Tomme des Pictons: We move on to the I-can't-find-out-much-about-it-online Tomme des Pictons produced in either the French Alps or Switzerland. Of the three cheeses in Williams-Sonoma's French Cheese Collection, the tomme is my absolute favorite. Soft. Smooth. Oily. Tangy. With a line of decorative ash down the middle, it's just plain fun to eat. I had some apprehension before eating ash, but it wasn't gritty at all.
Why ash, you ask? The rind of the cheese was traditionally rubbed with ash to preserve and protect it. If that turns you off, just remember that our ancestors combined ash with fat to make soap. Ash will fertilize your garden. Ash is better than sand or salt for traction if your car is stuck on an icy slope. My Amish friend once rescued a telephone company truck stuck in a snowy ditch with just a bucket of ash. There's a lot of goodness in ash.
Langres: “The coup de grâce is the soft, melty Langres,” I wrote to Marla. “It's not turned during curing leading to the signature 'crater' in the middle of the top. This cheese will melt all by itself. It's quintessentially 'soft and stinky.' Delicious...but definitely eat it on bread. Just a little goes a very, very long way. I've sneaked nibbles to the dogs and they adore it!”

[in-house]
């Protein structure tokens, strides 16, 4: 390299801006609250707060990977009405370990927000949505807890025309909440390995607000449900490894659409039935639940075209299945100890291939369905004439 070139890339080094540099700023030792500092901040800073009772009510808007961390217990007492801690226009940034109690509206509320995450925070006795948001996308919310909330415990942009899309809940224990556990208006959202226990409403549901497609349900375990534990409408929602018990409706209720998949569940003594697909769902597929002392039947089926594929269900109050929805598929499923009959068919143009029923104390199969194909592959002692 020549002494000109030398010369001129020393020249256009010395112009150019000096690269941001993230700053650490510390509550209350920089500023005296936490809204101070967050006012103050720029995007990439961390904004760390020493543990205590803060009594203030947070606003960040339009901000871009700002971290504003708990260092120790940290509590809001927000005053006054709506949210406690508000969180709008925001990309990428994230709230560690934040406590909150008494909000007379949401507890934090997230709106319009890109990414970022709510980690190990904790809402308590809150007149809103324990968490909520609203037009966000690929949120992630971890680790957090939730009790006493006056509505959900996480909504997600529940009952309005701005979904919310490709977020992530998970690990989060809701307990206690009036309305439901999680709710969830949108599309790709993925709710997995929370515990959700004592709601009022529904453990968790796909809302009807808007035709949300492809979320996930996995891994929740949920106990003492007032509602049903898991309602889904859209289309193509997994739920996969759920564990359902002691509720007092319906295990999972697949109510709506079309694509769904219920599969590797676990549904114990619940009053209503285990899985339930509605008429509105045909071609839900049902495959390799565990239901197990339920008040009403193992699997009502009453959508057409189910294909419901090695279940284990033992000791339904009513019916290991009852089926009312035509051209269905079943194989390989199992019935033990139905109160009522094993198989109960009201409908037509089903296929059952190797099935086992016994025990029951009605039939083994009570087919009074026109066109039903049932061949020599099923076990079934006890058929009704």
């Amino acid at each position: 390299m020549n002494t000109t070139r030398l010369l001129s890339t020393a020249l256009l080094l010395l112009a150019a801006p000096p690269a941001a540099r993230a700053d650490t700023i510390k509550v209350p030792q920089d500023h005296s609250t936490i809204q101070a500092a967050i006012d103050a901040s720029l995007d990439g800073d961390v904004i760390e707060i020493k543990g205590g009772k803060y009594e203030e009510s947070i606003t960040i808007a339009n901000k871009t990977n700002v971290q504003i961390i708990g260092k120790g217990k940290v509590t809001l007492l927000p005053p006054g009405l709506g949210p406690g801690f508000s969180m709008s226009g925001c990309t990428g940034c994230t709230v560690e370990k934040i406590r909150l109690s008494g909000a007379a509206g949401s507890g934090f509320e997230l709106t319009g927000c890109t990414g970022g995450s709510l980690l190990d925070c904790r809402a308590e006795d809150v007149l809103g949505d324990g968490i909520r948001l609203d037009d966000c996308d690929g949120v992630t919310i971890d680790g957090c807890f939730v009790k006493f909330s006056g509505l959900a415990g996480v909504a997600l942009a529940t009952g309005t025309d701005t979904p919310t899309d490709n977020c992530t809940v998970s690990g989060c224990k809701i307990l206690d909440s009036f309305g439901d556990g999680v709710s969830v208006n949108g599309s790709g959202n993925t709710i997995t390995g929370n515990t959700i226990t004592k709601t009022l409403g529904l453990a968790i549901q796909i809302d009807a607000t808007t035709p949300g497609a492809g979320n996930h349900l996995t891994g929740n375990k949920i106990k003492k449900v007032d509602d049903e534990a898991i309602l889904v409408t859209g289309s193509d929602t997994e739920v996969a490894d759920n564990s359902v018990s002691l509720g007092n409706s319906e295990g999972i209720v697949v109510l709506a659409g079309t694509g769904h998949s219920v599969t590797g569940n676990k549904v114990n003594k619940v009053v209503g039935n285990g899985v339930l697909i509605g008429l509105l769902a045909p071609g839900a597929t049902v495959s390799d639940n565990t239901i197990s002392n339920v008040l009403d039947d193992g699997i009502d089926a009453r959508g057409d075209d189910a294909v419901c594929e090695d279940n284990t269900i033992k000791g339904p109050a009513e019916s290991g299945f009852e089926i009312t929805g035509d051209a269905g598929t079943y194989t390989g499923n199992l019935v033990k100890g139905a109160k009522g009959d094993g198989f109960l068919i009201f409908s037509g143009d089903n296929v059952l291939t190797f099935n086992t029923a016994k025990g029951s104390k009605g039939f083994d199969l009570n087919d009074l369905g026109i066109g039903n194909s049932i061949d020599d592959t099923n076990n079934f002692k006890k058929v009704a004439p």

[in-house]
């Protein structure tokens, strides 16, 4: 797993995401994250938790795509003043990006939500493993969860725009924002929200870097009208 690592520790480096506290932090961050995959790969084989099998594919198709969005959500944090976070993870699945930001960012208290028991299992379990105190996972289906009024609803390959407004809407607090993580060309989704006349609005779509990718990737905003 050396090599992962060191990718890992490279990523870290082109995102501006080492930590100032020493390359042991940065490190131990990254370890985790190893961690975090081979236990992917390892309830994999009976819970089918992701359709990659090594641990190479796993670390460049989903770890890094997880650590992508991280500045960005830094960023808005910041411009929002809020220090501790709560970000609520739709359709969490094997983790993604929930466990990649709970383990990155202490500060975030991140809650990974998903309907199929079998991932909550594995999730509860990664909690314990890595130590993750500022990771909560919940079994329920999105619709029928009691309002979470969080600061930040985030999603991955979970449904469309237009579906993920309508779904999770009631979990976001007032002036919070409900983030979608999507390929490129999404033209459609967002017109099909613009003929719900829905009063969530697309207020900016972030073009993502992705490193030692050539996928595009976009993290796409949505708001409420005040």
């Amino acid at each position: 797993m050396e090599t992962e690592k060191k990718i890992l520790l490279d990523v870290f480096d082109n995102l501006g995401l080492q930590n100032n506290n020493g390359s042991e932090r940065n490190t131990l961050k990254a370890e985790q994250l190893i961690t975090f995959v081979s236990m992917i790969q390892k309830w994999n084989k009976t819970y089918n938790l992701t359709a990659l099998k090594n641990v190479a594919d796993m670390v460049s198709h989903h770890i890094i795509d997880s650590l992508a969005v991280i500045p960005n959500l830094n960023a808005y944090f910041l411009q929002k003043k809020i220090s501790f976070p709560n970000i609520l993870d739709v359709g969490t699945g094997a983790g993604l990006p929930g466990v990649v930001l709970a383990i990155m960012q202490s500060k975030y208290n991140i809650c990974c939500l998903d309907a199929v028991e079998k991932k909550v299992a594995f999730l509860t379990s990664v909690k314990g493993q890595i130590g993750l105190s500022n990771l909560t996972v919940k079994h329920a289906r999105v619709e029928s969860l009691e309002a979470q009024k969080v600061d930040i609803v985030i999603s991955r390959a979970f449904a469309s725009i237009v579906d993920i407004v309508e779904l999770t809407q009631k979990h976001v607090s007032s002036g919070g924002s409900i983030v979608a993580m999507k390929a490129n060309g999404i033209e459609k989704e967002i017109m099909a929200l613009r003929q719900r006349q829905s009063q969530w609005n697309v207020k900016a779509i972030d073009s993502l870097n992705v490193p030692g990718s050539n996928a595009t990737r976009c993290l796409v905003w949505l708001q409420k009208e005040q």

Michael, however, did not. And because he's Michael, he let me know, loudly, clearly and with the crude kind of eloquence that makes him so adorably irritating.
So it was that I found myself curled up in bed, far from Michael's comments about “dirty socks,” the better to enjoy the Langres in peace and solitude. Oh, who am I kidding!?! There were four eyeballs and two dripping tongues watching my every move, begging for Langres rinds. They may be dogs but they know a good thing.
Virginia's gift settled an inner debate that has long raged. Buy “cheap” grocery store cheddars and colbys that never satisfy or spend a little more for “the good stuff” that satisfies and lasts forever?
The good stuff. Oh, definitely the good stuff!
Thanks for reading and, Virginia, thank you yet again for your inspirational gift! It may be “just cheese” but it's gastronomically life changing!
P.S. If you've enjoyed this recipe, please consider donating $5 to help this writer afford interesting ingredients. Thank you! www.gofundme.com/f/reluctant-cook-ingredient-fundraiser